British researchers have developed a new method which could boost transplantation from umbilical cord blood.
Umbilical cord transplants have been used in young children for the last 30 years. However, most cord blood units contain insufficient haematopoietic stem cells (HSCs) to be suitable for older children and adults. Added to that, about 30% of all units contain too few even for the youngest children.
Researchers at University College London have revealed that the protein NOV (also known as CCN3) can be used to quickly increase the number HSCs in single umbilical cord blood units that are capable of engraftment.
Publishing in the journal Cell Stem Cell, the team have so far demonstrated their new technique in mouse xenograft studies.
First author Dr Rajeev Gupta, clinical associate professor at UCL Cancer Institute, said this finding potentially enables the use of units that would otherwise be discarded.
“Trying to increase the actual number of haematopoietic stem cells in umbilical cord blood is both expensive and challenging,” he said.
“It is known that not all HSCs present in a cord blood unit can or will transplant, indicating that cord blood units have untapped transplantation potential.
“We explored an alternative approach to harness this potential by increasing the functionality – rather than the number – of HSCs, and so enhance the ability of umbilical cord blood units to transplant.”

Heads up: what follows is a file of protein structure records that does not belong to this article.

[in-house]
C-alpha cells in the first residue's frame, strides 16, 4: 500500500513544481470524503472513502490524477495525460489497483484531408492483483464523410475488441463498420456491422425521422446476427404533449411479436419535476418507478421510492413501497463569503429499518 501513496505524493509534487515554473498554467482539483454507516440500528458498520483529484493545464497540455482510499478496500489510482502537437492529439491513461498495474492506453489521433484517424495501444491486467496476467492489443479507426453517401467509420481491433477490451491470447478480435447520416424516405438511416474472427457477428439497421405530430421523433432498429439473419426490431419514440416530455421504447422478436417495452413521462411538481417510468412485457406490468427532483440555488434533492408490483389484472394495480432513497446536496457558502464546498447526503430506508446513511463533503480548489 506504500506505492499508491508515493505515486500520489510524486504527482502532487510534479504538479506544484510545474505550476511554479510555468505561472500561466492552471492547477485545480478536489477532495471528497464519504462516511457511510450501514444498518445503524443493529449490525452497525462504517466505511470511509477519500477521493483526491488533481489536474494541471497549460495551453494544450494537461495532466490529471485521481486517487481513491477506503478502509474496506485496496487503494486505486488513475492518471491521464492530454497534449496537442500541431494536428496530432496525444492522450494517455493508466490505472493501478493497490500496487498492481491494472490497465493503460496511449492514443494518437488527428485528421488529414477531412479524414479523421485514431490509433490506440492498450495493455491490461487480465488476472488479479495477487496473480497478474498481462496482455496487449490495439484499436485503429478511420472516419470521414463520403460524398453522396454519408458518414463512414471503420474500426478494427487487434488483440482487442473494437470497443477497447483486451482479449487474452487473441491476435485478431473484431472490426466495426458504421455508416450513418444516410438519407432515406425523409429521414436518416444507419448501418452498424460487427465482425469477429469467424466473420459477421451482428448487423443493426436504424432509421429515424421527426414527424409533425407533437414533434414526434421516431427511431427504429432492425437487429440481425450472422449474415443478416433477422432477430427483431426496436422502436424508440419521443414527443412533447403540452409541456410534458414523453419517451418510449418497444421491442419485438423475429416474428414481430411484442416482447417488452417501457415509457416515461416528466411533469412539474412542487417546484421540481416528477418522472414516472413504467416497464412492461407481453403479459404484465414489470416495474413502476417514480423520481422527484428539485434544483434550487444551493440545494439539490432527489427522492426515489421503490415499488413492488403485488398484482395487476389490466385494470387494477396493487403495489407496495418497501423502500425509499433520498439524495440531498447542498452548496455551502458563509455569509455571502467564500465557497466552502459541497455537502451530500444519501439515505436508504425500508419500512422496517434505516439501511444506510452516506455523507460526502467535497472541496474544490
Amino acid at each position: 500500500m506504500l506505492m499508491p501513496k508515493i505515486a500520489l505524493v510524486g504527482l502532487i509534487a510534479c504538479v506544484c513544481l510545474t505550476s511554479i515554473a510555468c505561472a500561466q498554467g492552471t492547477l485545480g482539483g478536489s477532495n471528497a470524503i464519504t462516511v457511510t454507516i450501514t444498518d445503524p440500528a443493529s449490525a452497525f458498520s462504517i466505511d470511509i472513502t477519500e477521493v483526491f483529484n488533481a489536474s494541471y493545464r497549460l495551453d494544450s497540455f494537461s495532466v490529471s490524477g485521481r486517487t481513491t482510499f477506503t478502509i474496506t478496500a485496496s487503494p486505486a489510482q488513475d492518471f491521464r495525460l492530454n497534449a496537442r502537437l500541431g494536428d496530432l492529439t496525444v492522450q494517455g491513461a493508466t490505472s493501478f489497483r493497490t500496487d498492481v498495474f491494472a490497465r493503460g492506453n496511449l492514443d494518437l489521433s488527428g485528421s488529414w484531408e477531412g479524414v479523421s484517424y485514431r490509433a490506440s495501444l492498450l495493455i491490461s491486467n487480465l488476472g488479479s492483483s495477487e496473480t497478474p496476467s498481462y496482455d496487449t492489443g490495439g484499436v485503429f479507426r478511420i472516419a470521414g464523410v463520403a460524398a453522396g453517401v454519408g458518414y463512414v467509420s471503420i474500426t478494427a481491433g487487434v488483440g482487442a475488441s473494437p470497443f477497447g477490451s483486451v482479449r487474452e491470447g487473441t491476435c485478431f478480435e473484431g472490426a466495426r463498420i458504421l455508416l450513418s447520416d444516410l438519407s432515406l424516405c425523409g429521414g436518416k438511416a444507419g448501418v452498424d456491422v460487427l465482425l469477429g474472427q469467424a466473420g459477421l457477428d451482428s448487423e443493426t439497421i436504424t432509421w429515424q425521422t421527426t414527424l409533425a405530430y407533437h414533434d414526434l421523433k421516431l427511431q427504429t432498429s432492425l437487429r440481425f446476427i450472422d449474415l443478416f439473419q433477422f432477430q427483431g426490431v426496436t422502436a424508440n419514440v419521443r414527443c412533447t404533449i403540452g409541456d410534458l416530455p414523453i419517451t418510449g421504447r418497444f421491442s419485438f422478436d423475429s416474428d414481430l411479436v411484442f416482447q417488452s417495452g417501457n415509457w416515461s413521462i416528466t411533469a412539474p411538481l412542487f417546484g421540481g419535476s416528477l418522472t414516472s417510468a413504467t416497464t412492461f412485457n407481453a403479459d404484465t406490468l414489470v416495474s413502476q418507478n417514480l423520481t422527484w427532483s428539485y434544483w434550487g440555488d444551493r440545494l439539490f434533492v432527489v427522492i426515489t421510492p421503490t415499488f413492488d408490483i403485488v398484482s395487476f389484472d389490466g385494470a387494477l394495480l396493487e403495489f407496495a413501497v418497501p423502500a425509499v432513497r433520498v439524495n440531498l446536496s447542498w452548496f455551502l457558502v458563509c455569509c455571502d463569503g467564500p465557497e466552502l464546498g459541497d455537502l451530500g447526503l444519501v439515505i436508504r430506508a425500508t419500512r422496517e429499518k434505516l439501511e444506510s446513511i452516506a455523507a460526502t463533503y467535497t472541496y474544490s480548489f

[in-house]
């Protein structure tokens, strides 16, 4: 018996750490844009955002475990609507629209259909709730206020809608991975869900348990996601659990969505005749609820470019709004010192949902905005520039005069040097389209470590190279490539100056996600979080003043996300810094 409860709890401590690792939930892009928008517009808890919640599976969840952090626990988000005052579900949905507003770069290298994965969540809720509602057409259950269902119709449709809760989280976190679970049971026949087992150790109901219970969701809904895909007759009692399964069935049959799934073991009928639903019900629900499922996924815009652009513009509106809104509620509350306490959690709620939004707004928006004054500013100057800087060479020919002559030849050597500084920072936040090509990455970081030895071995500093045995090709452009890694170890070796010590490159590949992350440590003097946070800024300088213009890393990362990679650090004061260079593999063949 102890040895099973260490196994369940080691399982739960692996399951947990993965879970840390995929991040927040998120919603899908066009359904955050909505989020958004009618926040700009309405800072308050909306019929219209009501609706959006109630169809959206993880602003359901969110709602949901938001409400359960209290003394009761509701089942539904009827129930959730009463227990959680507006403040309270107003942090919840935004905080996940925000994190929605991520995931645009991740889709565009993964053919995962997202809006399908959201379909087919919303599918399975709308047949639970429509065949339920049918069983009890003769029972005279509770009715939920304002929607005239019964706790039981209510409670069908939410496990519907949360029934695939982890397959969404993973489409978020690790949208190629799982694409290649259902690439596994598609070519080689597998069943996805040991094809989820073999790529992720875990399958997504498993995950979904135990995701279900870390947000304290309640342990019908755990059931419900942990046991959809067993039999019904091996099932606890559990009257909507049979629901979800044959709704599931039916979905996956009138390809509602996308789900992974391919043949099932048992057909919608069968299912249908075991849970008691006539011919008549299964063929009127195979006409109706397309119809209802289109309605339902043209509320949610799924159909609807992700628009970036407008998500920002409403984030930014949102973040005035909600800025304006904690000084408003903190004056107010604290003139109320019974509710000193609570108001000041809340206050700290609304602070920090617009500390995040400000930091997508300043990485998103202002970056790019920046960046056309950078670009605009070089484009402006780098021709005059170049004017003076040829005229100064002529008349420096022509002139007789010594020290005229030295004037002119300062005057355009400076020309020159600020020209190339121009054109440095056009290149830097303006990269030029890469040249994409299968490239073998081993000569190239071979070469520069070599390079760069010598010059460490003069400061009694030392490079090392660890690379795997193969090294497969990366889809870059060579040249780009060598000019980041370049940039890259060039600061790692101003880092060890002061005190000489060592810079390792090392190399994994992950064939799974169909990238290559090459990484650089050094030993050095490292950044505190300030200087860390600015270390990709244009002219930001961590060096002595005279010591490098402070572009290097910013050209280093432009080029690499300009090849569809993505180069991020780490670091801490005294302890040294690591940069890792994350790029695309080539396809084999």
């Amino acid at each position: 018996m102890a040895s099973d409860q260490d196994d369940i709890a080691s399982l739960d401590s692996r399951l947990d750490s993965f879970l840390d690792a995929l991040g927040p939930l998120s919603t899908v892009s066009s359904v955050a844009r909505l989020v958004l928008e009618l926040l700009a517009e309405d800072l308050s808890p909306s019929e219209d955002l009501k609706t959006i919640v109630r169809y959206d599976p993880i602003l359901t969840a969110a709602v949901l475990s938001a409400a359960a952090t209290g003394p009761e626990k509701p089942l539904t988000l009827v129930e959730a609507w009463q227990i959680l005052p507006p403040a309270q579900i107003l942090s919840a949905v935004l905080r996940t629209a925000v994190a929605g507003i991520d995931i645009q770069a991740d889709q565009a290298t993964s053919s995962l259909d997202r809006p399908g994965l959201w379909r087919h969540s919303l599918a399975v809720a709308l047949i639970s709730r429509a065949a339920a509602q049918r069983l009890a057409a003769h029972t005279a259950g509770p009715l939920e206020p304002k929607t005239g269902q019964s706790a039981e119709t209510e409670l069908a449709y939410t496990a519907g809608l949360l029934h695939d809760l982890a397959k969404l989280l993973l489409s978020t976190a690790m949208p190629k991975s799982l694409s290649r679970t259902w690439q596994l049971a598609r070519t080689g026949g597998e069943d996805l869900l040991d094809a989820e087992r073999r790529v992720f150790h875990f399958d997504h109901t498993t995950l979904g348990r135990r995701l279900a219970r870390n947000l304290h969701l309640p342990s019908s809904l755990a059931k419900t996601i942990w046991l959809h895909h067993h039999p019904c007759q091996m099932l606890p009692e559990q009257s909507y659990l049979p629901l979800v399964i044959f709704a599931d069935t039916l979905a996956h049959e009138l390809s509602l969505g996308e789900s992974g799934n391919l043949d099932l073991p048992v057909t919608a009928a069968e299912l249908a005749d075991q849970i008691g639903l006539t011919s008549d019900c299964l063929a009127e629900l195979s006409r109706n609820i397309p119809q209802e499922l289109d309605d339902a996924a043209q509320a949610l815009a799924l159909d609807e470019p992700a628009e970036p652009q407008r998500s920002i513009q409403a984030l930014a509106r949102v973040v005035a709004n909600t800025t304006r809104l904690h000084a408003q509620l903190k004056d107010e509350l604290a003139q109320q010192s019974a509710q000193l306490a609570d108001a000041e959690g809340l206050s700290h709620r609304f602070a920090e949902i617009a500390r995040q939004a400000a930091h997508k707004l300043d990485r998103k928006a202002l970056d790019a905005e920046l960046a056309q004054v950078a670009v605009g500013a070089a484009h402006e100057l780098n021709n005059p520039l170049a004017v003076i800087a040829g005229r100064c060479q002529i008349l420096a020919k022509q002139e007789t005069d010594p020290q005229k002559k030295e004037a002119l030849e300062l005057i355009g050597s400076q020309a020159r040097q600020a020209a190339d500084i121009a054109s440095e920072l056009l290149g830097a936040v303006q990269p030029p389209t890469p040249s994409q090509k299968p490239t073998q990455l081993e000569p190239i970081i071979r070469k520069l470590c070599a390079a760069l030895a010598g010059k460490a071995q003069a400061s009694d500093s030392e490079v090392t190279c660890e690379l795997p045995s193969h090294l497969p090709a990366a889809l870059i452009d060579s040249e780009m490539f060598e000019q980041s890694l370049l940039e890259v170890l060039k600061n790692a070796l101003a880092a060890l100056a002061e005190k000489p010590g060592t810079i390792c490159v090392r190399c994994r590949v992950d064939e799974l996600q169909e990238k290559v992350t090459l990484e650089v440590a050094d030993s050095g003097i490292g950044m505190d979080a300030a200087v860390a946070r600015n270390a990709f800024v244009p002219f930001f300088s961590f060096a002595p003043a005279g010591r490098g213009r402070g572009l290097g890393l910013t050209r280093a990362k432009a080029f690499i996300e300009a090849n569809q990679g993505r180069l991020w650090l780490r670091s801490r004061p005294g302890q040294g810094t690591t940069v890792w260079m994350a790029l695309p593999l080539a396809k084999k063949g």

The researchers used cell cultures and mouse models in the lab to discover that umbilical cord blood units exposed to NOV showed significantly more transplantation potential than regular samples, with the frequency of functional HSCs in the sample increasing six-fold with just eight hours of NOV exposure.
“Using NOV, we’ve shown that we can rapidly manipulate blood stem cells to alter their state – changing non-functioning HSCs to functioning HSCs – which enhances cord blood engraftment potential,” added Dr Gupta.
Professor Alejandro Madrigal, scientific director of the Anthony Nolan Institute, described the findings as “extremely encouraging”, adding: “This practical solution could enable many more cord blood units, which have a limited number of stem cells, to be made available for transplantation and could make a huge difference to the many patients.”
The researchers now hope to take their research into a clinical setting to explore how it can benefit patients with blood cancers and other blood disorders.
Source: Gupta R, Turati V, Brian D, Thrussel C, Wilbourn B, May G, Enver T (2020) “Nov/CCN3 enhances cord blood engraftment by rapidly recruiting latent human stem cell activity”, Cell Stem Cell, doi: 10.1016/j.stem.2020.02.012
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